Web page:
There are no other tentpoles slated for an October release, but other key projects are Disney’s Death on the Nile, which is most definitely not being released on October 9 (either moved or dumped on Disney+ like Kenneth Brannagh’s latest, Artemis Fowl), and Searchlight’s The French Dispatch, which will probably be an Oscar contender, so they’ll just delay it – they actually have more time to get it out before the Oscars now.


Black Widow


But November is actually the hardest one to predict, as several high-profile projects are slated to come out on that month – Black Widow, No Time to Die, and Soul. I don’t think we are going to hear this any time soon, and it obviously depends on how the situation evolves, but we have to be ready to hear that we will not be watching these movies on time, even if the situation is stable by then, simply because of the studios being afraid of their movies underperforming. And I honestly would understand that position.


Let’s consider the worst-case scenario in which they are all pushed back (I don’t think any of them will be released on streaming). Black Widow would probably move to February, delaying The Eternals to May, and so on with the entire MCU schedule. No Time to Die would be pushed back to the first half of 2021, and Soul would have almost the entire calendar for itself since there are not a lot of high profile animated movies slated for a 2021 release (minus Minions 2).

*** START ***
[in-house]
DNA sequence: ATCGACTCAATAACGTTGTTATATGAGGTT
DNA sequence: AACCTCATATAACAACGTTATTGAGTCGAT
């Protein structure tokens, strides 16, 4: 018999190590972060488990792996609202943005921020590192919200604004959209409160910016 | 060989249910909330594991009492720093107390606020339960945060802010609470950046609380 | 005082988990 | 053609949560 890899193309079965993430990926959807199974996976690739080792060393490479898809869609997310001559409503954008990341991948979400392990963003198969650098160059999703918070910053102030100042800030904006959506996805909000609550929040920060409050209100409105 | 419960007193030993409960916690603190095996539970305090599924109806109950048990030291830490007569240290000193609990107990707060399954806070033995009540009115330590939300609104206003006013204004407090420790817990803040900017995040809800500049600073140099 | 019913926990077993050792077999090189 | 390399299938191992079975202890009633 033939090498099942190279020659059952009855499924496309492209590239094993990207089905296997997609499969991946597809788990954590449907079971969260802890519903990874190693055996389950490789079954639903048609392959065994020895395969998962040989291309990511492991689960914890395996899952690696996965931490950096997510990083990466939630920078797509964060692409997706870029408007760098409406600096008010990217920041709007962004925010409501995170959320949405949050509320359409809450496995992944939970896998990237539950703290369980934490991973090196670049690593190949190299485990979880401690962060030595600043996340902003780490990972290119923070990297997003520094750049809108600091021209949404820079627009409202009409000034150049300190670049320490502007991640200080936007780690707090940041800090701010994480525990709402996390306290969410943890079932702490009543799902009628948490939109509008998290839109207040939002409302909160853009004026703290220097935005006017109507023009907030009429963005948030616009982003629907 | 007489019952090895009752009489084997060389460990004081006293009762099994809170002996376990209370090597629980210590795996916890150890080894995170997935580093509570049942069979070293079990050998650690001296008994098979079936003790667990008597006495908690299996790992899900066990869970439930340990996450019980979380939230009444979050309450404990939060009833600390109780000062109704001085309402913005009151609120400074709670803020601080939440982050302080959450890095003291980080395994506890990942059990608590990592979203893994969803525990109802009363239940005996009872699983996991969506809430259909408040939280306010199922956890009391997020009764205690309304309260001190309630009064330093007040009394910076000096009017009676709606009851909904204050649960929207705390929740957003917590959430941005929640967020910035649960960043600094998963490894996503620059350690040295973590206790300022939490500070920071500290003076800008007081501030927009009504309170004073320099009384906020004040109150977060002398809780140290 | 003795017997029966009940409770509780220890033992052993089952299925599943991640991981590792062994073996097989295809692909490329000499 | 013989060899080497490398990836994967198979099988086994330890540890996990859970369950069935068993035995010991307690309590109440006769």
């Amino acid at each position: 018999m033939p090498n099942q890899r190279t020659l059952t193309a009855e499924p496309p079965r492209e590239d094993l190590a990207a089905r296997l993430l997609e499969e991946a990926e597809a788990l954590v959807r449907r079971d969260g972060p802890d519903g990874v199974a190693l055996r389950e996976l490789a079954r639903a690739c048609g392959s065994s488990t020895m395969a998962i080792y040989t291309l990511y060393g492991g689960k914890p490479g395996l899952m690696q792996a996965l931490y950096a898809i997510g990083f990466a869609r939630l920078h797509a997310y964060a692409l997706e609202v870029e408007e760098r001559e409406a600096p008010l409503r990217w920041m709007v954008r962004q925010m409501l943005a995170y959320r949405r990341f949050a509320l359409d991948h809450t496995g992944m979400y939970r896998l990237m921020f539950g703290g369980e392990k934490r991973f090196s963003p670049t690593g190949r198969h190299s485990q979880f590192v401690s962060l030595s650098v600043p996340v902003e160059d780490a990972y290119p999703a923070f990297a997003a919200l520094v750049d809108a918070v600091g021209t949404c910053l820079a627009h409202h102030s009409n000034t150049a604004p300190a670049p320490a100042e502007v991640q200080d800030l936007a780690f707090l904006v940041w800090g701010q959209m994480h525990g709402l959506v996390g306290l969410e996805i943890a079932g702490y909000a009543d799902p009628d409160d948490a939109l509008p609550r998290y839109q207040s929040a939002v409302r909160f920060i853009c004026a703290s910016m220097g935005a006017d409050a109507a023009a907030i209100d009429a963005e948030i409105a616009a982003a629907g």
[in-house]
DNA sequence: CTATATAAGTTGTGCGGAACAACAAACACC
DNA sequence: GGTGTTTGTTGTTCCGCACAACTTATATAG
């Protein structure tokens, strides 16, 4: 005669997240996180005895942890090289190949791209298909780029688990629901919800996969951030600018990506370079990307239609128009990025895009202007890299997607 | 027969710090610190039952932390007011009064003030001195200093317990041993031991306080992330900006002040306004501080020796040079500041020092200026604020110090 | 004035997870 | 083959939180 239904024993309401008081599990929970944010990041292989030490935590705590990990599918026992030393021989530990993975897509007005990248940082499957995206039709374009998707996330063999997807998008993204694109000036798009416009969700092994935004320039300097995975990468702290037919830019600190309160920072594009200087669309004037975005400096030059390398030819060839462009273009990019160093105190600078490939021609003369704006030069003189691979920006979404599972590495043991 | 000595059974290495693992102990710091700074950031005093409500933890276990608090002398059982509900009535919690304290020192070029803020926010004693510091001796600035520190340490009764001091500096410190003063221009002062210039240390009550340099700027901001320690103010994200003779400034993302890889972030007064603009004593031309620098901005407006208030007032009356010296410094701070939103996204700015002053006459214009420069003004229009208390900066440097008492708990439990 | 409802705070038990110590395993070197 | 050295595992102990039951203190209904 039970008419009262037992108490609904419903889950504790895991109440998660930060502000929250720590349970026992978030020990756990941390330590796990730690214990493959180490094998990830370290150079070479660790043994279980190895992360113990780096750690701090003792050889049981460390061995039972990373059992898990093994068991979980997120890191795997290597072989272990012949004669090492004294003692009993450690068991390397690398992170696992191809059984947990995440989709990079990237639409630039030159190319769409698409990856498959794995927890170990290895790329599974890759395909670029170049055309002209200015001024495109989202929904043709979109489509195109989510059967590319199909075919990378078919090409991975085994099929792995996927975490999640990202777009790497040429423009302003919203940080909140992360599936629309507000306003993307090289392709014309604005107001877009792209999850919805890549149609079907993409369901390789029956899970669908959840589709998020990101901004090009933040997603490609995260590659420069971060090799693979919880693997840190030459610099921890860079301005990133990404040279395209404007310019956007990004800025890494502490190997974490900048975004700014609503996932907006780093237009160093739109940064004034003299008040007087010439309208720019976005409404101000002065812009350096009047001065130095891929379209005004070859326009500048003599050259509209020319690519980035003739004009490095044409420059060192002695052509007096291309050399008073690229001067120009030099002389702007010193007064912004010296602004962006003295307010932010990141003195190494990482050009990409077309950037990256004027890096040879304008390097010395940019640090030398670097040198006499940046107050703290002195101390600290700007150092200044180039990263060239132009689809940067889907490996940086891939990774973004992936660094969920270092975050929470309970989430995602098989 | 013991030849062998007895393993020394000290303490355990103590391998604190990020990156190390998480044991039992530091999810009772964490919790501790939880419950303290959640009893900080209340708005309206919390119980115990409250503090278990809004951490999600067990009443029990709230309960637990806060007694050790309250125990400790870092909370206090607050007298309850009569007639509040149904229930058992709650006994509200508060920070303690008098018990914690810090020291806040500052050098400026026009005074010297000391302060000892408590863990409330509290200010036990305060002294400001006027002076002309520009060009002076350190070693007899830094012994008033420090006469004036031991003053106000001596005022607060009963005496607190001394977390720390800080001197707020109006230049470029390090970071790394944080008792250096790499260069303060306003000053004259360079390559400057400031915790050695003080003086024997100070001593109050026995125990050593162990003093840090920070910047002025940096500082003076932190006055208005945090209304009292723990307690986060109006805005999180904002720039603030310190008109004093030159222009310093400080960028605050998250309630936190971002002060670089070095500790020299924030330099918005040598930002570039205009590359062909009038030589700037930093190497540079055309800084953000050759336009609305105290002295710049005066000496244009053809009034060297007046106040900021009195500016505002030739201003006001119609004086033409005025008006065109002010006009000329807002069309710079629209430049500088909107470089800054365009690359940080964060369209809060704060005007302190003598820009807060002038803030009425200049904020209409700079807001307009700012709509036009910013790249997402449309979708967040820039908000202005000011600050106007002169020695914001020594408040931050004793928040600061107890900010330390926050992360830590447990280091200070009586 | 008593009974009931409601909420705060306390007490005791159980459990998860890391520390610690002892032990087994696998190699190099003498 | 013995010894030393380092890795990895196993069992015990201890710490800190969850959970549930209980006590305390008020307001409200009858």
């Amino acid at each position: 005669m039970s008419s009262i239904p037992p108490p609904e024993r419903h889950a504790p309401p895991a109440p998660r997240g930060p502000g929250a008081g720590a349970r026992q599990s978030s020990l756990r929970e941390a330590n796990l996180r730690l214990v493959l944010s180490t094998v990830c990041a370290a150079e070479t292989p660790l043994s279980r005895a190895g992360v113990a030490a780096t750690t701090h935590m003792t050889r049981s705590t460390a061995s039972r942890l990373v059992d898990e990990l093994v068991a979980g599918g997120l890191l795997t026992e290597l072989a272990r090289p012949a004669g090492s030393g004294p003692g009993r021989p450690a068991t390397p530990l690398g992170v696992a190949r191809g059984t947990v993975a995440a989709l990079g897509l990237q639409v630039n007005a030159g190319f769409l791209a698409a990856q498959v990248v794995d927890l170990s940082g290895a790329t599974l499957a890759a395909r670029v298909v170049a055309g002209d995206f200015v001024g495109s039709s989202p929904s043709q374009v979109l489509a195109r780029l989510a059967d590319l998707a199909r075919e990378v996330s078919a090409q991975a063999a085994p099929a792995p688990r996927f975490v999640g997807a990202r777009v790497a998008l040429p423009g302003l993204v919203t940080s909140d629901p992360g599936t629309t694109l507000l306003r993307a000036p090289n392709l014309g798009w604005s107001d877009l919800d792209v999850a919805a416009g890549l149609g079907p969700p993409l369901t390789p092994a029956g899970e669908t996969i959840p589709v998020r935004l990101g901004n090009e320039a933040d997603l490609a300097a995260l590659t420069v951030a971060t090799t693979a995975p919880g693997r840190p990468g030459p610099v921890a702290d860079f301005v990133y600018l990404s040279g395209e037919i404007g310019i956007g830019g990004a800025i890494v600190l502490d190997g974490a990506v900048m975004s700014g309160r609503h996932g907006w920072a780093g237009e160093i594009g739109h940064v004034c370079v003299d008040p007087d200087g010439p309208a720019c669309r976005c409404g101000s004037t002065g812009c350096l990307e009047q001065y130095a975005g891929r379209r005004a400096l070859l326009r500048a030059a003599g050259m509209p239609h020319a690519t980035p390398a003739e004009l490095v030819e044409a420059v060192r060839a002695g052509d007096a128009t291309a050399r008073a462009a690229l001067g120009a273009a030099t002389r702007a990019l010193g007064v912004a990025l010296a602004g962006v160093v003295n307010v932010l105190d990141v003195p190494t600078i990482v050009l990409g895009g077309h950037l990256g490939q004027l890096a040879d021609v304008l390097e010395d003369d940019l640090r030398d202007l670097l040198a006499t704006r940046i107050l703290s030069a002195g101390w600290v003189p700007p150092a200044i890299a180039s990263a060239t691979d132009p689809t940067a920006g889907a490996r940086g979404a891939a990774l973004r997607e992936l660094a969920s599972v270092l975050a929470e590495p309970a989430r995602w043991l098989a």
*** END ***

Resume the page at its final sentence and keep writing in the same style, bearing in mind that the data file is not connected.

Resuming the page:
We could go on to December, but you are probably getting my point by now. The situation is very unstable right now, and while theaters are starting to reopen around the world (the UK just announced that they will be opening on August 1st), in the US the conversation is entirely different, and studios will not release their films in the rest of the world first. And even if they get it under control, studios would probably need a test movie first, to probe the market and see whether or not people are willing to go back.


One possibility for this is that WB releases something like Tenet or Wonder Woman 1984 way before theaters reopen nationwide, so that box office numbers start coming in for several weeks, and during those weeks the theater count goes up. The studio would have the entire market for themselves, and they could be making a lot of money if people show up. And even if they don’t, the movie will not be kicked off the screens, unless theaters are forced to close, so it’s a win-win. Agreements between the studios and the theaters would probably need to be revised, but that situation could be doable, I believe.


Another possibility is to release a mid-budget project like The King’s Man or A Quiet Place: Part II, which maybe studios would be more willing to risk instead of a big tentpole, but maybe the results are not as reliable since it is unclear how many people would have turned out anyway. These projects in particular would be the best-case scenario, since they are sequels, and their expected numbers may be projected easily, but still.


Let’s just hope none of this pans out, and we can all celebrate the movies of 2020 together very soon.